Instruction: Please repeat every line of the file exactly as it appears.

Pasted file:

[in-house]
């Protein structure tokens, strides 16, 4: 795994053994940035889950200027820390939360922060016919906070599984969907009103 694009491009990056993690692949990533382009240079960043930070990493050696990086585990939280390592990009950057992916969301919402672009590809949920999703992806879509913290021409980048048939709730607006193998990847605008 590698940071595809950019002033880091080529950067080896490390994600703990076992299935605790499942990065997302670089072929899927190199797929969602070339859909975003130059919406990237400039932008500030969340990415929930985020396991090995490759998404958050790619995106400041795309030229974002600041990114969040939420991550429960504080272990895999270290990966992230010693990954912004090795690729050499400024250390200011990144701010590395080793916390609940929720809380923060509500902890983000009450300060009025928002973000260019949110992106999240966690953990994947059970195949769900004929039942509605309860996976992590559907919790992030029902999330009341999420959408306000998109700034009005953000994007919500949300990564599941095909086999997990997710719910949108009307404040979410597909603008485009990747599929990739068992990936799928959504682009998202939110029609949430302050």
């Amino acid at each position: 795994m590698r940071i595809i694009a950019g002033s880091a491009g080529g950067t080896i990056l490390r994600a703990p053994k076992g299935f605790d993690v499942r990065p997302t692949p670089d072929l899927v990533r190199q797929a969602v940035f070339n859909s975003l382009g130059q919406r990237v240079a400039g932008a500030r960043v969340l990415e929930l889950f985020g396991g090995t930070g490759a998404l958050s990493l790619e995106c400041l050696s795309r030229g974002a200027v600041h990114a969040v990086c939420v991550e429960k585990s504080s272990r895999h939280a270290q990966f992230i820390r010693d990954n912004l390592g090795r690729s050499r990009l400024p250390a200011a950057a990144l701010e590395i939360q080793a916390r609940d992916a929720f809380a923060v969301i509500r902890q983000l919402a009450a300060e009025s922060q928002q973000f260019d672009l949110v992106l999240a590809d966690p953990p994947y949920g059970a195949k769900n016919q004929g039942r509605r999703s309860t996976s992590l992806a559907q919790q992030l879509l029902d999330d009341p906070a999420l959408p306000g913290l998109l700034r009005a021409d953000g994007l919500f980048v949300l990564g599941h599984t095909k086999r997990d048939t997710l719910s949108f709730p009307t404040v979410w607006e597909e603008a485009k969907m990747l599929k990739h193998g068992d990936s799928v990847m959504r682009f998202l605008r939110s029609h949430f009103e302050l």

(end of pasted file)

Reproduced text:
[in-house]
């Protein structure tokens, strides 16, 4: 795994053994940035889950200027820390939360922060016919906070599984969907009103 694009491009990056993690692949990533382009240079960043930070990493050696990086585990939280390592990009950057992916969301919402672009590809949920999703992806879509913290021409980048048939709730607006193998990847605008 590698940071595809950019002033880091080529950067080896490390994600703990076992299935605790499942990065997302670089072929899927190199797929969602070339859909975003130059919406990237400039932008500030969340990415929930985020396991090995490759998404958050790619995106400041795309030229974002600041990114969040939420991550429960504080272990895999270290990966992230010693990954912004090795690729050499400024250390200011990144701010590395080793916390609940929720809380923060509500902890983000009450300060009025928002973000260019949110992106999240966690953990994947059970195949769900004929039942509605309860996976992590559907919790992030029902999330009341999420959408306000998109700034009005953000994007919500949300990564599941095909086999997990997710719910949108009307404040979410597909603008485009990747599929990739068992990936799928959504682009998202939110029609949430302050």
């Amino acid at each position: 795994m590698r940071i595809i694009a950019g002033s880091a491009g080529g950067t080896i990056l490390r994600a703990p053994k076992g299935f605790d993690v499942r990065p997302t692949p670089d072929l899927v990533r190199q797929a969602v940035f070339n859909s975003l382009g130059q919406r990237v240079a400039g932008a500030r960043v969340l990415e929930l889950f985020g396991g090995t930070g490759a998404l958050s990493l790619e995106c400041l050696s795309r030229g974002a200027v600041h990114a969040v990086c939420v991550e429960k585990s504080s272990r895999h939280a270290q990966f992230i820390r010693d990954n912004l390592g090795r690729s050499r990009l400024p250390a200011a950057a990144l701010e590395i939360q080793a916390r609940d992916a929720f809380a923060v969301i509500r902890q983000l919402a009450a300060e009025s922060q928002q973000f260019d672009l949110v992106l999240a590809d966690p953990p994947y949920g059970a195949k769900n016919q004929g039942r509605r999703s309860t996976s992590l992806a559907q919790q992030l879509l029902d999330d009341p906070a999420l959408p306000g913290l998109l700034r009005a021409d953000g994007l919500f980048v949300l990564g599941h599984t095909k086999r997990d048939t997710l719910s949108f709730p009307t404040v979410w607006e597909e603008a485009k969907m990747l599929k990739h193998g068992d990936s799928v990847m959504r682009f998202l605008r939110s029609h949430f009103e302050l």